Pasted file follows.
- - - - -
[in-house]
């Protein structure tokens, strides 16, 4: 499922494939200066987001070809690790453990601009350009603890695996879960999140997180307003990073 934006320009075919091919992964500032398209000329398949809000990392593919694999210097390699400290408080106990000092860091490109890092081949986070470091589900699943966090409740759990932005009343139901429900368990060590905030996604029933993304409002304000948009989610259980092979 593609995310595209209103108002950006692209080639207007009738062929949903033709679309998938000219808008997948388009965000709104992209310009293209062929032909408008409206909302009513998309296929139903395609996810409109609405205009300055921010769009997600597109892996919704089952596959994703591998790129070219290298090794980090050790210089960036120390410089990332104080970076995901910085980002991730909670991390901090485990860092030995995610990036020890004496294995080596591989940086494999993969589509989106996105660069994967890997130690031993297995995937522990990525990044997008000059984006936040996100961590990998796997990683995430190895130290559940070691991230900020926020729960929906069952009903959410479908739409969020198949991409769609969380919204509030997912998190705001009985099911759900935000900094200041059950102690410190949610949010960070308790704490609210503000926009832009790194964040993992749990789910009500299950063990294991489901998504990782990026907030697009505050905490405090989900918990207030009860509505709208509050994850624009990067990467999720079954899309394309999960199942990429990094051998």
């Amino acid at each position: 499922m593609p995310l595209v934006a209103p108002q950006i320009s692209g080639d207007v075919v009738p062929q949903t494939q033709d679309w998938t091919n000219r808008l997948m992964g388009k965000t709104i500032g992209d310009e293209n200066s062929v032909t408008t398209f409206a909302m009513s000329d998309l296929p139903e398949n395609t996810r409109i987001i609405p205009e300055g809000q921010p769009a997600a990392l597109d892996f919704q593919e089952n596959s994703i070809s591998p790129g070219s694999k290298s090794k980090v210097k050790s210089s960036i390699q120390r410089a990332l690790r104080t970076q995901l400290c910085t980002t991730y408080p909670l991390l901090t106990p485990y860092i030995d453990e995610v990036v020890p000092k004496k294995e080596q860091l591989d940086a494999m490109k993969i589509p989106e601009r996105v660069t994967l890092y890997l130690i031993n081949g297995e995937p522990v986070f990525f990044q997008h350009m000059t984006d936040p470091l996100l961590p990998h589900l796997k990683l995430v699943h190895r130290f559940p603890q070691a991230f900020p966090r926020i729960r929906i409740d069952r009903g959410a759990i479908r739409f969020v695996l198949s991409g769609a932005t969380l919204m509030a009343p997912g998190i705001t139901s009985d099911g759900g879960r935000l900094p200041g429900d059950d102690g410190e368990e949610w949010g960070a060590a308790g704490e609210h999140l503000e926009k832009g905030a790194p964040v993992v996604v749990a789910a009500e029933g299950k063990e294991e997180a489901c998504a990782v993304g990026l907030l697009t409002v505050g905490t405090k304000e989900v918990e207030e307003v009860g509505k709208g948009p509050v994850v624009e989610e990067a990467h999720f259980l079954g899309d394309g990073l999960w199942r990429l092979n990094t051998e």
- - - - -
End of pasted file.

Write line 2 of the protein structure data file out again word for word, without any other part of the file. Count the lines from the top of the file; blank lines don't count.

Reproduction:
């Protein structure tokens, strides 16, 4: 499922494939200066987001070809690790453990601009350009603890695996879960999140997180307003990073 934006320009075919091919992964500032398209000329398949809000990392593919694999210097390699400290408080106990000092860091490109890092081949986070470091589900699943966090409740759990932005009343139901429900368990060590905030996604029933993304409002304000948009989610259980092979 593609995310595209209103108002950006692209080639207007009738062929949903033709679309998938000219808008997948388009965000709104992209310009293209062929032909408008409206909302009513998309296929139903395609996810409109609405205009300055921010769009997600597109892996919704089952596959994703591998790129070219290298090794980090050790210089960036120390410089990332104080970076995901910085980002991730909670991390901090485990860092030995995610990036020890004496294995080596591989940086494999993969589509989106996105660069994967890997130690031993297995995937522990990525990044997008000059984006936040996100961590990998796997990683995430190895130290559940070691991230900020926020729960929906069952009903959410479908739409969020198949991409769609969380919204509030997912998190705001009985099911759900935000900094200041059950102690410190949610949010960070308790704490609210503000926009832009790194964040993992749990789910009500299950063990294991489901998504990782990026907030697009505050905490405090989900918990207030009860509505709208509050994850624009990067990467999720079954899309394309999960199942990429990094051998």